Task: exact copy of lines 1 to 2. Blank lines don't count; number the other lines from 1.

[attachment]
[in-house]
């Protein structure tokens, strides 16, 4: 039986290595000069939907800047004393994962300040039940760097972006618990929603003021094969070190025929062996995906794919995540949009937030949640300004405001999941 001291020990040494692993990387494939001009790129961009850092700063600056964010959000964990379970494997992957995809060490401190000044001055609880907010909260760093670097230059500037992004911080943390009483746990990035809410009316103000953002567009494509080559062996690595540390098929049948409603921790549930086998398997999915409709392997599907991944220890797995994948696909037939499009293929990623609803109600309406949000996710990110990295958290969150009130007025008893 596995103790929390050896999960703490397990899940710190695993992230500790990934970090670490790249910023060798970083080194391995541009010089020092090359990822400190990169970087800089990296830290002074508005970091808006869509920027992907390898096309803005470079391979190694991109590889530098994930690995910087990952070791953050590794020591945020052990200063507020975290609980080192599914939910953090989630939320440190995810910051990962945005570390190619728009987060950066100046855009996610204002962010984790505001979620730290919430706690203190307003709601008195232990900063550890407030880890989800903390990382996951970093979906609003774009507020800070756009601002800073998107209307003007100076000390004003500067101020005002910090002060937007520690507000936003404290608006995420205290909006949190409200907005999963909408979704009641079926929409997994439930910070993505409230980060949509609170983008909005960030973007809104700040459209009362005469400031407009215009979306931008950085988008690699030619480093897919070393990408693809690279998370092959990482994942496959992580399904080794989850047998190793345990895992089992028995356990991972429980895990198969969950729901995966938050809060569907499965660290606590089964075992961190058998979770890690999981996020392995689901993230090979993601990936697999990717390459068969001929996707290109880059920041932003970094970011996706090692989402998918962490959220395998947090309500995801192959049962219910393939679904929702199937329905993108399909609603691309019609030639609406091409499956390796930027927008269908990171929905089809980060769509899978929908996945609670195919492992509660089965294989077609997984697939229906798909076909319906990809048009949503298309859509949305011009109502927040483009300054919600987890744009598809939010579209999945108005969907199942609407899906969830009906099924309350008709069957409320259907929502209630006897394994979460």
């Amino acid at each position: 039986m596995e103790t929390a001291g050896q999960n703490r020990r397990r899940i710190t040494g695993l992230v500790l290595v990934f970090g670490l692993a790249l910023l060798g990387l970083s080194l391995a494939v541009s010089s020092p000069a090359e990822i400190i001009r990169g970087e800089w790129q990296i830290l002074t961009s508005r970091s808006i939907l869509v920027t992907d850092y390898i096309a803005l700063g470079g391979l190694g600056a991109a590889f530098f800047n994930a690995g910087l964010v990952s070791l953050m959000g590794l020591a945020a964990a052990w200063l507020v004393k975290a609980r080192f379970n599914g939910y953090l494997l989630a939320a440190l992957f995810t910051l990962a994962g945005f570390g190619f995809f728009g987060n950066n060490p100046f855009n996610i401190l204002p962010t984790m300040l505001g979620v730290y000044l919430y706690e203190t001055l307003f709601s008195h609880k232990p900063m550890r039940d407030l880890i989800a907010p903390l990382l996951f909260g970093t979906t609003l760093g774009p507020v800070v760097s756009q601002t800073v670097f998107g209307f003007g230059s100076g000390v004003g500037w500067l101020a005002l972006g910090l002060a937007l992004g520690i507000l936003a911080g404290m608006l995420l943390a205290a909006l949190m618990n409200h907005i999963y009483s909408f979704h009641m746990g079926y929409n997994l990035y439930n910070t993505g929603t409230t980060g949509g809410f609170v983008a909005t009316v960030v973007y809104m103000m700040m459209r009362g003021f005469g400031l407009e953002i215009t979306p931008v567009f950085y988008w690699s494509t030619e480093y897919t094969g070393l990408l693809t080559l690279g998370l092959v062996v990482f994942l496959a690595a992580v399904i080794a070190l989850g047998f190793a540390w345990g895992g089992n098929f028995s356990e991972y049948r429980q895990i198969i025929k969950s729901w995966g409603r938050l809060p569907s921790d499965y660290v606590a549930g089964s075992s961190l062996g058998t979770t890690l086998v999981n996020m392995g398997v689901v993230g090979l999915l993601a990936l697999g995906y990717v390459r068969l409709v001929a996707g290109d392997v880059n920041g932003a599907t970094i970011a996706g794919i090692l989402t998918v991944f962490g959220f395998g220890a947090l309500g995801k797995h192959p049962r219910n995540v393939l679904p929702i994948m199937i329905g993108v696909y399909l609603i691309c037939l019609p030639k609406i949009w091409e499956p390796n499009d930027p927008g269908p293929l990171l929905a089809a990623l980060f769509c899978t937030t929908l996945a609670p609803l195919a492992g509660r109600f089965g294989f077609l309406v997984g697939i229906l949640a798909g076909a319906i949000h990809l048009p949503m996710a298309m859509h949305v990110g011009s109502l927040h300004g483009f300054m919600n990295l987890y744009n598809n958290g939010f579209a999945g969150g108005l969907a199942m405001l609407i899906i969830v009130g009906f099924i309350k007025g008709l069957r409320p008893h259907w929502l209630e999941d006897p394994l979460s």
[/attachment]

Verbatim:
[in-house]
């Protein structure tokens, strides 16, 4: 039986290595000069939907800047004393994962300040039940760097972006618990929603003021094969070190025929062996995906794919995540949009937030949640300004405001999941 001291020990040494692993990387494939001009790129961009850092700063600056964010959000964990379970494997992957995809060490401190000044001055609880907010909260760093670097230059500037992004911080943390009483746990990035809410009316103000953002567009494509080559062996690595540390098929049948409603921790549930086998398997999915409709392997599907991944220890797995994948696909037939499009293929990623609803109600309406949000996710990110990295958290969150009130007025008893 596995103790929390050896999960703490397990899940710190695993992230500790990934970090670490790249910023060798970083080194391995541009010089020092090359990822400190990169970087800089990296830290002074508005970091808006869509920027992907390898096309803005470079391979190694991109590889530098994930690995910087990952070791953050590794020591945020052990200063507020975290609980080192599914939910953090989630939320440190995810910051990962945005570390190619728009987060950066100046855009996610204002962010984790505001979620730290919430706690203190307003709601008195232990900063550890407030880890989800903390990382996951970093979906609003774009507020800070756009601002800073998107209307003007100076000390004003500067101020005002910090002060937007520690507000936003404290608006995420205290909006949190409200907005999963909408979704009641079926929409997994439930910070993505409230980060949509609170983008909005960030973007809104700040459209009362005469400031407009215009979306931008950085988008690699030619480093897919070393990408693809690279998370092959990482994942496959992580399904080794989850047998190793345990895992089992028995356990991972429980895990198969969950729901995966938050809060569907499965660290606590089964075992961190058998979770890690999981996020392995689901993230090979993601990936697999990717390459068969001929996707290109880059920041932003970094970011996706090692989402998918962490959220395998947090309500995801192959049962219910393939679904929702199937329905993108399909609603691309019609030639609406091409499956390796930027927008269908990171929905089809980060769509899978929908996945609670195919492992509660089965294989077609997984697939229906798909076909319906990809048009949503298309859509949305011009109502927040483009300054919600987890744009598809939010579209999945108005969907199942609407899906969830009906099924309350008709069957409320259907929502209630006897394994979460």